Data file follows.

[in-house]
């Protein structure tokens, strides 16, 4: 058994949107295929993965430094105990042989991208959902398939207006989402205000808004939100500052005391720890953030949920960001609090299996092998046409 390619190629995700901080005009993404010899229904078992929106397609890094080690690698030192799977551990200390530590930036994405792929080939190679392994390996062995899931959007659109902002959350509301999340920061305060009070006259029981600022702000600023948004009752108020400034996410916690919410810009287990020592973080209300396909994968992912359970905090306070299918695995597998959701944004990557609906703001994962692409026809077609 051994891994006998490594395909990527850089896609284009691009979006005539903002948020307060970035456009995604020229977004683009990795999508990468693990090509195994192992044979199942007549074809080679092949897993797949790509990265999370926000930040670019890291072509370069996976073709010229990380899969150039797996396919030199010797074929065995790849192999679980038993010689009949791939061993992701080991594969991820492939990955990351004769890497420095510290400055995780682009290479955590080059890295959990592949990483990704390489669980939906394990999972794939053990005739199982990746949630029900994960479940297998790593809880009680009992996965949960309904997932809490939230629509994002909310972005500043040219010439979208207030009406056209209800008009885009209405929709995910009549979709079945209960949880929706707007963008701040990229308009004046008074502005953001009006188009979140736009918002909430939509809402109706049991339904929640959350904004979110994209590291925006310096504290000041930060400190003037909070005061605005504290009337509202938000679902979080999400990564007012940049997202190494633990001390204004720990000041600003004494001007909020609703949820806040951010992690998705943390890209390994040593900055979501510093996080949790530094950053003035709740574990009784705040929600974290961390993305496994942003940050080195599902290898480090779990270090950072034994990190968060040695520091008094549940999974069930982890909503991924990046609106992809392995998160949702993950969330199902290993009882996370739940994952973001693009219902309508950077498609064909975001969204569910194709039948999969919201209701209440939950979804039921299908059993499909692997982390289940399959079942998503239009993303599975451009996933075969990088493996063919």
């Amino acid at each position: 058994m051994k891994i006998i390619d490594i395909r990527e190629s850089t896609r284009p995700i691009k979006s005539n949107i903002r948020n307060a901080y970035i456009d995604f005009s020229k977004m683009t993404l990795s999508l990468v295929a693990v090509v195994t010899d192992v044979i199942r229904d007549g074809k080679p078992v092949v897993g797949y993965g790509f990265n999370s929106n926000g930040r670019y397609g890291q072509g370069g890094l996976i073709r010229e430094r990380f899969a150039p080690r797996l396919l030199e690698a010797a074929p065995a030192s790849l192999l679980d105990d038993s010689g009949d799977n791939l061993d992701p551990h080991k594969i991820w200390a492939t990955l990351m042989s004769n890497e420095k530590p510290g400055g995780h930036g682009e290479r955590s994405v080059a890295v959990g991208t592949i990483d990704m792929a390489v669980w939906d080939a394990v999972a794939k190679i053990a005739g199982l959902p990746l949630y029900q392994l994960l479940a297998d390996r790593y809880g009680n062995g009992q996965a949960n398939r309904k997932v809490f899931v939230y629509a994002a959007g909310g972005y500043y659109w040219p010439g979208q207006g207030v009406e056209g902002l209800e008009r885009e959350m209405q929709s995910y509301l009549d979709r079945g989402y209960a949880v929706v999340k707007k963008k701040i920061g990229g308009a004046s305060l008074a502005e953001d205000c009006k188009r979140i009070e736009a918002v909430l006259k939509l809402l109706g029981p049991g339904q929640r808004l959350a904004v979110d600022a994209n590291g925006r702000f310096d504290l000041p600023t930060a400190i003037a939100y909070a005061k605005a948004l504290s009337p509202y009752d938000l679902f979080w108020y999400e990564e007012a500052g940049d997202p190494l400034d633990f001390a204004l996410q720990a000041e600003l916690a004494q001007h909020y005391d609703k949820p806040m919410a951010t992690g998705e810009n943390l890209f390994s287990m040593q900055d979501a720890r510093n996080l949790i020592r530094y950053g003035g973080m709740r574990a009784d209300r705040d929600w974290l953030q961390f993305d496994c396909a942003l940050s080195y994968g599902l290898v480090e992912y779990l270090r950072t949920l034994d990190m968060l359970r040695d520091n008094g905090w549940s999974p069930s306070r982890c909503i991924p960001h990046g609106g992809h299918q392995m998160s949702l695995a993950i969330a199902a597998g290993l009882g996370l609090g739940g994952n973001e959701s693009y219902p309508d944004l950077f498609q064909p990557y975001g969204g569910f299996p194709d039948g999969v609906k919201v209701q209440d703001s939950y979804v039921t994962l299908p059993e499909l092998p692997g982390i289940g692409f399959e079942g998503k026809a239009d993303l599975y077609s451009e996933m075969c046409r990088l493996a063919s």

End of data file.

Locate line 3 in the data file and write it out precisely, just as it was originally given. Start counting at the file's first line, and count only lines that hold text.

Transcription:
């Amino acid at each position: 058994m051994k891994i006998i390619d490594i395909r990527e190629s850089t896609r284009p995700i691009k979006s005539n949107i903002r948020n307060a901080y970035i456009d995604f005009s020229k977004m683009t993404l990795s999508l990468v295929a693990v090509v195994t010899d192992v044979i199942r229904d007549g074809k080679p078992v092949v897993g797949y993965g790509f990265n999370s929106n926000g930040r670019y397609g890291q072509g370069g890094l996976i073709r010229e430094r990380f899969a150039p080690r797996l396919l030199e690698a010797a074929p065995a030192s790849l192999l679980d105990d038993s010689g009949d799977n791939l061993d992701p551990h080991k594969i991820w200390a492939t990955l990351m042989s004769n890497e420095k530590p510290g400055g995780h930036g682009e290479r955590s994405v080059a890295v959990g991208t592949i990483d990704m792929a390489v669980w939906d080939a394990v999972a794939k190679i053990a005739g199982l959902p990746l949630y029900q392994l994960l479940a297998d390996r790593y809880g009680n062995g009992q996965a949960n398939r309904k997932v809490f899931v939230y629509a994002a959007g909310g972005y500043y659109w040219p010439g979208q207006g207030v009406e056209g902002l209800e008009r885009e959350m209405q929709s995910y509301l009549d979709r079945g989402y209960a949880v929706v999340k707007k963008k701040i920061g990229g308009a004046s305060l008074a502005e953001d205000c009006k188009r979140i009070e736009a918002v909430l006259k939509l809402l109706g029981p049991g339904q929640r808004l959350a904004v979110d600022a994209n590291g925006r702000f310096d504290l000041p600023t930060a400190i003037a939100y909070a005061k605005a948004l504290s009337p509202y009752d938000l679902f979080w108020y999400e990564e007012a500052g940049d997202p190494l400034d633990f001390a204004l996410q720990a000041e600003l916690a004494q001007h909020y005391d609703k949820p806040m919410a951010t992690g998705e810009n943390l890209f390994s287990m040593q900055d979501a720890r510093n996080l949790i020592r530094y950053g003035g973080m709740r574990a009784d209300r705040d929600w974290l953030q961390f993305d496994c396909a942003l940050s080195y994968g599902l290898v480090e992912y779990l270090r950072t949920l034994d990190m968060l359970r040695d520091n008094g905090w549940s999974p069930s306070r982890c909503i991924p960001h990046g609106g992809h299918q392995m998160s949702l695995a993950i969330a199902a597998g290993l009882g996370l609090g739940g994952n973001e959701s693009y219902p309508d944004l950077f498609q064909p990557y975001g969204g569910f299996p194709d039948g999969v609906k919201v209701q209440d703001s939950y979804v039921t994962l299908p059993e499909l092998p692997g982390i289940g692409f399959e079942g998503k026809a239009d993303l599975y077609s451009e996933m075969c046409r990088l493996a063919s």